A dorsoradial incision is made along the proximal half of the first metacarpal curving ulnarward proximally around the base of the thenar eminence parallel with the distal flexor crease of the wrist. The carpometacarpal joint of the thumb is exposed subperiosteally and the distal part of the flexor carpi radialis is isolated. A 6-cm distally based strip of the flexor carpi radialis is harvested from the radial side of the tendon and freed proximally, ensuring that it remains attached to the base of the second metacarpal distally. The thumb metacarpal is then reduced on the trapezium and secured with a K-wire ensuring that its path will not interfere with the site through which the tendon transfer will eventually pass. A hole is drilled transversely through the base of the thumb metacarpal ulnar to the extensor pollicis brevis tendon exiting near the volar beak. The harvested tendon strip is passed through this tunnel deep to the abductor pollicis longus tendon and sutured to the periosteum near its exit. It is then looped around the flexor carpi radialis near its insertion and sutured to the base of the thumb metacarpal ( Fig. 4 ).




Fig. 4


Volar and radial ligament reconstruction with strip from tendon of flexor carpi radialis, which is left attached at its insertion at base of second metacarpal. Course of tendon strip creates reinforcement of volar, dorsal, and radial aspects of joint.

( From Calandruccio JH. Fractures, dislocations, and ligamentous injuries. In: Canale ST, Beaty JH, editors. Campbell’s operative orthopaedics. 12th edition. Philadelphia: Elsevier; 2013; with permission.)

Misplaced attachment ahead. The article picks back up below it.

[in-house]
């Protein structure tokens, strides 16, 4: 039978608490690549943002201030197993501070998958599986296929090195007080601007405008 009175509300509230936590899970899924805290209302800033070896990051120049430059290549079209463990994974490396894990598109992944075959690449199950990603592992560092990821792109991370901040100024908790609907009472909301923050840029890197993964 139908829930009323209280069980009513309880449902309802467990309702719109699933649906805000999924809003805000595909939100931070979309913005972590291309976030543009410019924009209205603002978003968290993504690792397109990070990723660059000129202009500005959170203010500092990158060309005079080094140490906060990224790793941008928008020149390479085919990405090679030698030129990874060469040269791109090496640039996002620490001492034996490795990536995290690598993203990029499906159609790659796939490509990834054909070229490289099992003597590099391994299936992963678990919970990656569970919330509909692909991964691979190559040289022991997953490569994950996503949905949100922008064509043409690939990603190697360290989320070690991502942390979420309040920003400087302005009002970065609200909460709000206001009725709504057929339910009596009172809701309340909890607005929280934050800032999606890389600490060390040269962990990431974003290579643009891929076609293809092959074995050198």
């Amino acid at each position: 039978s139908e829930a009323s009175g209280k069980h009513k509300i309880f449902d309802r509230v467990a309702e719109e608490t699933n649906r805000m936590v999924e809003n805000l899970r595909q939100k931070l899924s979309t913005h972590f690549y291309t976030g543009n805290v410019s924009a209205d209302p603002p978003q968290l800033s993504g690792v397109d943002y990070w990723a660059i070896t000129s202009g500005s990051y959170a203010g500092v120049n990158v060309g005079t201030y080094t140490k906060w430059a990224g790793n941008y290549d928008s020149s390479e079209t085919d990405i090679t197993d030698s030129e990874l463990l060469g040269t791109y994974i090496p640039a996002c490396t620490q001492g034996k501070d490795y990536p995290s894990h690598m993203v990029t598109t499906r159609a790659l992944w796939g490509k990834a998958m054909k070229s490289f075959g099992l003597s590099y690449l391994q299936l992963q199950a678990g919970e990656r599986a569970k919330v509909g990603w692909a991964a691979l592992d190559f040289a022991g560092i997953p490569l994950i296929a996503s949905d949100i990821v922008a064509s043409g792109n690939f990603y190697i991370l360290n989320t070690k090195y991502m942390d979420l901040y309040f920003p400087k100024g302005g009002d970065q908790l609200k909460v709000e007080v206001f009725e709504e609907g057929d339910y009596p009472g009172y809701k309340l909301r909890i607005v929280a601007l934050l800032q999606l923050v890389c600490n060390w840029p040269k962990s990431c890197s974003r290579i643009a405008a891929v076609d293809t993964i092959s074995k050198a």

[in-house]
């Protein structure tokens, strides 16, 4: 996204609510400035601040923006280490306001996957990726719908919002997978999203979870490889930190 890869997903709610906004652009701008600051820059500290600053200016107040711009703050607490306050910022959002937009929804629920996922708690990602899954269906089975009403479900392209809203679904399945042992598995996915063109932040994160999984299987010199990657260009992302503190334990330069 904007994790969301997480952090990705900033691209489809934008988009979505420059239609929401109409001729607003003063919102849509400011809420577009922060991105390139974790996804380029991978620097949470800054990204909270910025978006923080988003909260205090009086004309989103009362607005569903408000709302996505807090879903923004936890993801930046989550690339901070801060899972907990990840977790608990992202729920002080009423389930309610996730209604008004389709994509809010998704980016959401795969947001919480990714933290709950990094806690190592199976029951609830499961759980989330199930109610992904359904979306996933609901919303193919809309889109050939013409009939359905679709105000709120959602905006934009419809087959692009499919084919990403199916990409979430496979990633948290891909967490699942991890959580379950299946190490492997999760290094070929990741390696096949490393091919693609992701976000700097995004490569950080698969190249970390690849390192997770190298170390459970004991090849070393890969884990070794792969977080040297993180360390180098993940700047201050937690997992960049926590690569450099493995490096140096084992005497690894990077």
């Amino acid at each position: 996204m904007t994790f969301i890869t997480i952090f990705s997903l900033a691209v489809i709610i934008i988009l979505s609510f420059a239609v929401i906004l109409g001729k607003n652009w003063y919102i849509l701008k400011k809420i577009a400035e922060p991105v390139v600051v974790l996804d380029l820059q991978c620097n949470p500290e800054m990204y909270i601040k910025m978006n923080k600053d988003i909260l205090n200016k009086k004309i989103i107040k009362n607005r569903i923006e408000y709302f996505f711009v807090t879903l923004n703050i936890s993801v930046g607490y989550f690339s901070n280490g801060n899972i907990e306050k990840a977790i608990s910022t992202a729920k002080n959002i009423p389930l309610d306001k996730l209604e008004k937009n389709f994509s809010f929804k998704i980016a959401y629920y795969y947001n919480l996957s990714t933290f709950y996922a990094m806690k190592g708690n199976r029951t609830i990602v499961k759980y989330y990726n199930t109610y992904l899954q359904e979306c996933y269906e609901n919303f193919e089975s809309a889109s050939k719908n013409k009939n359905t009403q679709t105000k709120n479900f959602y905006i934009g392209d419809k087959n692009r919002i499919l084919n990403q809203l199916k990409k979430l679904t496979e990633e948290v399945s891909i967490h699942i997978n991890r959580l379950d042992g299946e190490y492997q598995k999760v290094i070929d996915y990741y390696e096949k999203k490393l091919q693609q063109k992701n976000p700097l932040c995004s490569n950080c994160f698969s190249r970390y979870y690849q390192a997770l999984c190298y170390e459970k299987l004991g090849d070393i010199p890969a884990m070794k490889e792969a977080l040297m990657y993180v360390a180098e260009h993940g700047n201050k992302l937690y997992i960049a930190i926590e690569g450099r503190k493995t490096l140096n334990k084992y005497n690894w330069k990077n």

Postoperatively, the thumb is immobilized for 4 weeks in extension and abduction. Treatment of traumatic dislocations of the thumb carpometacarpal joint when instability is present remains a subject of debate. Simonian and Trumble retrospectively compared closed reduction and percutaneous pinning with early ligamentous reconstruction. One-half of the patients (4/8) initially treated with closed reduction and percutaneous pinning were noted to have unsatisfactory results secondary to recurrent instability and degenerative arthritis and were converted to early (within an average of 7 days of injury) ligamentous reconstruction as described. At follow-up, these patients were noted to have good pain relief and well-preserved grip strength and range of motion (ROM). Other studies have demonstrated favorable results with good pain relief, stability, and improvements in pinch strength after ligamentous reconstruction in the setting of persistent instability.




Thumb metacarpophalangeal joint dislocation


The soft tissue stabilizers of the thumb metacarpophalangeal joint include paired collateral ligaments and the volar plate. The collateral ligament complex is composed of a proper and accessory collateral ligament. The proper collateral ligament arises from the lateral condyles and inserts on the volar aspect of the proximal phalanx. The accessory collateral ligaments arise more volarly and insert on the volar plate and sesamoids.


Thumb metacarpophalangeal dislocations are typically dorsal and occur secondary to a hyperextension injury with associated injuries to the collateral ligaments, volar plate, and capsule. Dislocations are classified as simple (reducible with closed techniques) or complex (irreducible with closed techniques) and present with a hyperextension deformity and metacarpal adduction. Complex dislocations often present with puckering of the palmar skin overlying the metacarpal head and imply interposed soft tissue, most often the volar plate, which has avulsed proximally, or the flexor pollicis longus. Radiographic evaluation should include standard posteroanterior and true lateral radiographs to evaluate for associated fracture–dislocation.